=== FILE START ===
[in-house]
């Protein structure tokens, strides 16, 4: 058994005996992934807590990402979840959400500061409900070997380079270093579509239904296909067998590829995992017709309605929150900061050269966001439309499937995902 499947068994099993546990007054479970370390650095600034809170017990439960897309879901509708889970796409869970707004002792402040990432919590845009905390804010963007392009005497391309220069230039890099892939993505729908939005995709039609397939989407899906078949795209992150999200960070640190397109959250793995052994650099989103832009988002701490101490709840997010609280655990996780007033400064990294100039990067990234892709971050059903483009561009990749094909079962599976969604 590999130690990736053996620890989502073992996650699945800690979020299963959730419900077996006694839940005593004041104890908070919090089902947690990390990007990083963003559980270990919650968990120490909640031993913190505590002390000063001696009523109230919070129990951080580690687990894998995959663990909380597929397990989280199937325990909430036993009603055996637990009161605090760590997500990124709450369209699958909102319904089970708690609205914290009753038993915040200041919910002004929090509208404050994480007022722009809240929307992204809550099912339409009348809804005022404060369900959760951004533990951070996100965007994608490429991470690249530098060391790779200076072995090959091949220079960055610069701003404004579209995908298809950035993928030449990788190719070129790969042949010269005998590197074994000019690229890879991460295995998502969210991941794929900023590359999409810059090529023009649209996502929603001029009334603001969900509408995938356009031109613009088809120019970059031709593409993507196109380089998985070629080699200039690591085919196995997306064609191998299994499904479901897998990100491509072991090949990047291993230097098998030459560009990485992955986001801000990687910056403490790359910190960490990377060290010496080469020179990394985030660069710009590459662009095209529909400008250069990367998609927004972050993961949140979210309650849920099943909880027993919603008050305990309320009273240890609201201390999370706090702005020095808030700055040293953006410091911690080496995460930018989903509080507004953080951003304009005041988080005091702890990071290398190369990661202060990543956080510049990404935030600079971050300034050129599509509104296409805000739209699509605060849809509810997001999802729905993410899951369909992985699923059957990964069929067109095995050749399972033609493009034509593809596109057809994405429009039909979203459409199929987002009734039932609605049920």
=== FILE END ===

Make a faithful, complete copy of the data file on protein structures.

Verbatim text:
[in-house]
């Protein structure tokens, strides 16, 4: 058994005996992934807590990402979840959400500061409900070997380079270093579509239904296909067998590829995992017709309605929150900061050269966001439309499937995902 499947068994099993546990007054479970370390650095600034809170017990439960897309879901509708889970796409869970707004002792402040990432919590845009905390804010963007392009005497391309220069230039890099892939993505729908939005995709039609397939989407899906078949795209992150999200960070640190397109959250793995052994650099989103832009988002701490101490709840997010609280655990996780007033400064990294100039990067990234892709971050059903483009561009990749094909079962599976969604 590999130690990736053996620890989502073992996650699945800690979020299963959730419900077996006694839940005593004041104890908070919090089902947690990390990007990083963003559980270990919650968990120490909640031993913190505590002390000063001696009523109230919070129990951080580690687990894998995959663990909380597929397990989280199937325990909430036993009603055996637990009161605090760590997500990124709450369209699958909102319904089970708690609205914290009753038993915040200041919910002004929090509208404050994480007022722009809240929307992204809550099912339409009348809804005022404060369900959760951004533990951070996100965007994608490429991470690249530098060391790779200076072995090959091949220079960055610069701003404004579209995908298809950035993928030449990788190719070129790969042949010269005998590197074994000019690229890879991460295995998502969210991941794929900023590359999409810059090529023009649209996502929603001029009334603001969900509408995938356009031109613009088809120019970059031709593409993507196109380089998985070629080699200039690591085919196995997306064609191998299994499904479901897998990100491509072991090949990047291993230097098998030459560009990485992955986001801000990687910056403490790359910190960490990377060290010496080469020179990394985030660069710009590459662009095209529909400008250069990367998609927004972050993961949140979210309650849920099943909880027993919603008050305990309320009273240890609201201390999370706090702005020095808030700055040293953006410091911690080496995460930018989903509080507004953080951003304009005041988080005091702890990071290398190369990661202060990543956080510049990404935030600079971050300034050129599509509104296409805000739209699509605060849809509810997001999802729905993410899951369909992985699923059957990964069929067109095995050749399972033609493009034509593809596109057809994405429009039909979203459409199929987002009734039932609605049920």